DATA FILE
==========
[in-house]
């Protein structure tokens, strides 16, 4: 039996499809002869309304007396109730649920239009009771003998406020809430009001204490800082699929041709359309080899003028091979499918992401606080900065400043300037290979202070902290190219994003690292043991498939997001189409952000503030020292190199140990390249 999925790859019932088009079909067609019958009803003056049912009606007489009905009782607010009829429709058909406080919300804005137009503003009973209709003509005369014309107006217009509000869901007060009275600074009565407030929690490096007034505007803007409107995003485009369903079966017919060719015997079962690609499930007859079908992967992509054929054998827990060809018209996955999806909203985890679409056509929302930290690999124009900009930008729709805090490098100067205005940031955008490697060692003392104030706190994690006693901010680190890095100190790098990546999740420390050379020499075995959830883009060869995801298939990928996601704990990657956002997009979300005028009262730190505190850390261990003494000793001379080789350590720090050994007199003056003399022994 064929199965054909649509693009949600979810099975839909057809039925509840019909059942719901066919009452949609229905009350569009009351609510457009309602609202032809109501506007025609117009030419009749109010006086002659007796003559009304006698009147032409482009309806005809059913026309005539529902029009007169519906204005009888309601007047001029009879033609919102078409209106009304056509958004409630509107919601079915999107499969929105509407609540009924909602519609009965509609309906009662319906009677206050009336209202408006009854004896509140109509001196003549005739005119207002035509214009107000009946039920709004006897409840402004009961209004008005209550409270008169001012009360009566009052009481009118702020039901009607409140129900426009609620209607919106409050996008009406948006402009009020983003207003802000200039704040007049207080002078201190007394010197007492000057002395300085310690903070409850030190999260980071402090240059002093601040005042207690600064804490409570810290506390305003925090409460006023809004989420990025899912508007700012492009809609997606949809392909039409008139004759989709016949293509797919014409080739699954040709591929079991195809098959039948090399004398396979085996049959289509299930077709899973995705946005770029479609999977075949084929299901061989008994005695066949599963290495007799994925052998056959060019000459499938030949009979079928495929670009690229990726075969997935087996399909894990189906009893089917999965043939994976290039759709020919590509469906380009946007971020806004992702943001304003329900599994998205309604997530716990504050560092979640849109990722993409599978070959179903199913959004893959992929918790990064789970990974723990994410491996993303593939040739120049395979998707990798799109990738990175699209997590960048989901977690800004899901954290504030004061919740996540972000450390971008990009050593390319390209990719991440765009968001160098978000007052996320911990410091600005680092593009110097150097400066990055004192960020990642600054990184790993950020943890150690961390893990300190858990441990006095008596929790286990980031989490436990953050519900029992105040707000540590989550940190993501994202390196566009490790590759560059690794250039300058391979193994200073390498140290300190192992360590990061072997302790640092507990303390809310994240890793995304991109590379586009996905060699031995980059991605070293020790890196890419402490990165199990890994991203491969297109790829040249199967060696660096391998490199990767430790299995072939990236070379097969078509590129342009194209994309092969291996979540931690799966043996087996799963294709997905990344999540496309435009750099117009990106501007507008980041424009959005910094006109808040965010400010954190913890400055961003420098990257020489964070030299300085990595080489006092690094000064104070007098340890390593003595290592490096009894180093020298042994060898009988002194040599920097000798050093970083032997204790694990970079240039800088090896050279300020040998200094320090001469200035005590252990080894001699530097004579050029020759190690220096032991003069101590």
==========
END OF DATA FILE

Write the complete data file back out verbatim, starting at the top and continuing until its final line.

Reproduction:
[in-house]
């Protein structure tokens, strides 16, 4: 039996499809002869309304007396109730649920239009009771003998406020809430009001204490800082699929041709359309080899003028091979499918992401606080900065400043300037290979202070902290190219994003690292043991498939997001189409952000503030020292190199140990390249 999925790859019932088009079909067609019958009803003056049912009606007489009905009782607010009829429709058909406080919300804005137009503003009973209709003509005369014309107006217009509000869901007060009275600074009565407030929690490096007034505007803007409107995003485009369903079966017919060719015997079962690609499930007859079908992967992509054929054998827990060809018209996955999806909203985890679409056509929302930290690999124009900009930008729709805090490098100067205005940031955008490697060692003392104030706190994690006693901010680190890095100190790098990546999740420390050379020499075995959830883009060869995801298939990928996601704990990657956002997009979300005028009262730190505190850390261990003494000793001379080789350590720090050994007199003056003399022994 064929199965054909649509693009949600979810099975839909057809039925509840019909059942719901066919009452949609229905009350569009009351609510457009309602609202032809109501506007025609117009030419009749109010006086002659007796003559009304006698009147032409482009309806005809059913026309005539529902029009007169519906204005009888309601007047001029009879033609919102078409209106009304056509958004409630509107919601079915999107499969929105509407609540009924909602519609009965509609309906009662319906009677206050009336209202408006009854004896509140109509001196003549005739005119207002035509214009107000009946039920709004006897409840402004009961209004008005209550409270008169001012009360009566009052009481009118702020039901009607409140129900426009609620209607919106409050996008009406948006402009009020983003207003802000200039704040007049207080002078201190007394010197007492000057002395300085310690903070409850030190999260980071402090240059002093601040005042207690600064804490409570810290506390305003925090409460006023809004989420990025899912508007700012492009809609997606949809392909039409008139004759989709016949293509797919014409080739699954040709591929079991195809098959039948090399004398396979085996049959289509299930077709899973995705946005770029479609999977075949084929299901061989008994005695066949599963290495007799994925052998056959060019000459499938030949009979079928495929670009690229990726075969997935087996399909894990189906009893089917999965043939994976290039759709020919590509469906380009946007971020806004992702943001304003329900599994998205309604997530716990504050560092979640849109990722993409599978070959179903199913959004893959992929918790990064789970990974723990994410491996993303593939040739120049395979998707990798799109990738990175699209997590960048989901977690800004899901954290504030004061919740996540972000450390971008990009050593390319390209990719991440765009968001160098978000007052996320911990410091600005680092593009110097150097400066990055004192960020990642600054990184790993950020943890150690961390893990300190858990441990006095008596929790286990980031989490436990953050519900029992105040707000540590989550940190993501994202390196566009490790590759560059690794250039300058391979193994200073390498140290300190192992360590990061072997302790640092507990303390809310994240890793995304991109590379586009996905060699031995980059991605070293020790890196890419402490990165199990890994991203491969297109790829040249199967060696660096391998490199990767430790299995072939990236070379097969078509590129342009194209994309092969291996979540931690799966043996087996799963294709997905990344999540496309435009750099117009990106501007507008980041424009959005910094006109808040965010400010954190913890400055961003420098990257020489964070030299300085990595080489006092690094000064104070007098340890390593003595290592490096009894180093020298042994060898009988002194040599920097000798050093970083032997204790694990970079240039800088090896050279300020040998200094320090001469200035005590252990080894001699530097004579050029020759190690220096032991003069101590």